HOME outreach worker Earl Childress and a volunteer study a map of the La Mesa census tracts they were assigned to survey for the annual count of individual’s living on the street during the early morning hours of February 24, 2022. The count, usually performed annually, was the first since 2020 because of the COVID-19 pandemic. / Photo by Jakob McWhinney

New strategies and outreach programs intended to help homeless San Diegans get off the streets have popped up across the county. But without available housing units, advocates worry that outreach is just an elaborate game of moving people around

Earlier this week, Voice of San Diego reported on a new program in La Mesa that sends outreach workers, not cops, to interface with individuals experiencing homelessness. Workers spend their days providing direct aid and assistance to individuals on the street and help connect them with resources like shelters and mental health care.

But advocates say that’s only one piece of the puzzle.

“Outreach can only be as effective as the housing resources that are available to them,” said Barbara Poppe, an adviser on homeless services and affordable housing, and former executive director of the United States’ Interagency Council on Homelessness.

In a new story, our Jakob McWhinney writes about the inextricable link between a lack of housing options and homelessness and efforts to address the issue.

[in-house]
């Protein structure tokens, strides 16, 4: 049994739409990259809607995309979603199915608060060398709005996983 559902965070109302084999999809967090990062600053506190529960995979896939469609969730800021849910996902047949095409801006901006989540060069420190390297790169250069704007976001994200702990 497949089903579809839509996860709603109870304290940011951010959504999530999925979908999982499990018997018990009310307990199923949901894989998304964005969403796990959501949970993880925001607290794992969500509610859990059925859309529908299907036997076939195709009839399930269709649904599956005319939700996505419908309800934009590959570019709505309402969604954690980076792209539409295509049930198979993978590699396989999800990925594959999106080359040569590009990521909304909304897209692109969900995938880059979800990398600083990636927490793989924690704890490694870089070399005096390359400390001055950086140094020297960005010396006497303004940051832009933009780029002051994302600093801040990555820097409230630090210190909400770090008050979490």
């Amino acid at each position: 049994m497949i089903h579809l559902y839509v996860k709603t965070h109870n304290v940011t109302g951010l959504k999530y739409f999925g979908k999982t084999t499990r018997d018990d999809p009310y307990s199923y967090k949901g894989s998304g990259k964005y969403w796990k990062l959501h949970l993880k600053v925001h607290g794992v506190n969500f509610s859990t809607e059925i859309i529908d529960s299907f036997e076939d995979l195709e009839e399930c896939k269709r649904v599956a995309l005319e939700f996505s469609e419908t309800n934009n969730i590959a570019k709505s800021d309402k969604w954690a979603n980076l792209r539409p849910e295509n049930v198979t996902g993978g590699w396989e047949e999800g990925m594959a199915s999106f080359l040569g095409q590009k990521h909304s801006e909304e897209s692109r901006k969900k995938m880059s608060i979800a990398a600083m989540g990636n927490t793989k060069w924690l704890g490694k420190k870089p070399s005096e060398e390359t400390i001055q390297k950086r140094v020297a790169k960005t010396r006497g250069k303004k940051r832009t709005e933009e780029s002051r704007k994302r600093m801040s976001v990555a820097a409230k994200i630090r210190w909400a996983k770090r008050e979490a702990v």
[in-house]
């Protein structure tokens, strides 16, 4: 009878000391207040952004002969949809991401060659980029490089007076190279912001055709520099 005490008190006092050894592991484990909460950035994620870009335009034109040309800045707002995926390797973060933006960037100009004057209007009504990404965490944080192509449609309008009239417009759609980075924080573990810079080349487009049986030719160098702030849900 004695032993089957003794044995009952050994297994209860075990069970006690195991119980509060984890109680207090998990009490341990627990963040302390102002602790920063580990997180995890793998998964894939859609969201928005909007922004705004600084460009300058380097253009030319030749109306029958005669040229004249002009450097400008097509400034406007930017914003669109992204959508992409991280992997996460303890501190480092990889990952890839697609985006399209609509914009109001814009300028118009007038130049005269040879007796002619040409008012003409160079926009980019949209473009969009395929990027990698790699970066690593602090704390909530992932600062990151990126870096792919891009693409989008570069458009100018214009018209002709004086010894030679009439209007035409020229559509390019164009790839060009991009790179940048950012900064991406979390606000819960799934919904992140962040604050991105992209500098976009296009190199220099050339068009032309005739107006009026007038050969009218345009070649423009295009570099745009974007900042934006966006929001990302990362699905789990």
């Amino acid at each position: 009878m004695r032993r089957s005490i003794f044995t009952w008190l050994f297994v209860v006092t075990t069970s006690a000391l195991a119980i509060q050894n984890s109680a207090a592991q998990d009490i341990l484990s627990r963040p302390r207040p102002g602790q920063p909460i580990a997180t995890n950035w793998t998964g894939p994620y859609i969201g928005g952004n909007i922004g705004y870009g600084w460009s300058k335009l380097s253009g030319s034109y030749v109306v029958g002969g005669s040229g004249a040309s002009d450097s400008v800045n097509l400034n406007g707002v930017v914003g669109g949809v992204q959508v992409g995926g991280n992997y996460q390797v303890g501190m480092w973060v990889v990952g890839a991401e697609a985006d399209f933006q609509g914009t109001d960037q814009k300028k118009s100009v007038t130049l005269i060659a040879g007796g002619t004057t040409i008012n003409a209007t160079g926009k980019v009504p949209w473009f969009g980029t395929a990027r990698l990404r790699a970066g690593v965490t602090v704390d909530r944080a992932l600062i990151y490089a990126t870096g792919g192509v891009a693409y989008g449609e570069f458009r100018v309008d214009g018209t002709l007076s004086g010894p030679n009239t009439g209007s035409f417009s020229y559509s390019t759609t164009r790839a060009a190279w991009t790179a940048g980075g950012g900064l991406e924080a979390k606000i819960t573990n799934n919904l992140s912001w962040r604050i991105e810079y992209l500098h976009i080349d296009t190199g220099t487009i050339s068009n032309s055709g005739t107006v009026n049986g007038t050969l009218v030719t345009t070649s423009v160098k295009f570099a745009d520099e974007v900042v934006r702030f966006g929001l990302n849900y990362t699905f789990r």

Desmond Talks Housing, Homelessness in State of North County Address

Supervisor Jim Desmond delivered the State of North County address Wednesday, highlighting recent advances in behavioral health services and the region’s contributions to agriculture and tourism. He noted that there’s a lot of work to be done in areas like homelessness and affordable housing.

Desmond, who represents District 5 and is up for re-election this year, said society overall should be ashamed of the number of people living on streets, and that easing the crisis requires the state, county, cities and organizations to work together.

During his address, he praised the Crisis Stabilization Units opening in North County, as well as the homelessness outreach organizations that have helped homeless individuals throughout the region.

Desmond also said he “would never vote to defund the police,” referring to recent criticism of law enforcement in the county and nationwide. He added that, though there are some bad apples, the field generally doesn’t deserve as much criticism.

Want more North County news? Get the latest updates with our free North County Report.

In Other News

  • A new SANDAG report shows that while crime rates are at historic lows for the region, violent and property crimes were up last year, according to City News Service. In 2021, Jesse Marx spoke with experts and community organizers, who attributed the recent increases to the pandemic and mistrust of law enforcement. 
  • State inspectors say San Diego County probation officers have been violating regulations by locking youth in their detention center rooms for unnecessarily long periods of time. In response, county officials have agreed to improve their practices. (inewsource) 
  • Despite increases to interest rates, San Diego’s real estate market continues to soar. The average home price is now $805,000. (Union-Tribune) 

This Morning Report was written by Jakob McWhinney, Megan Wood, Tigist Layne and Will Hunstberry.

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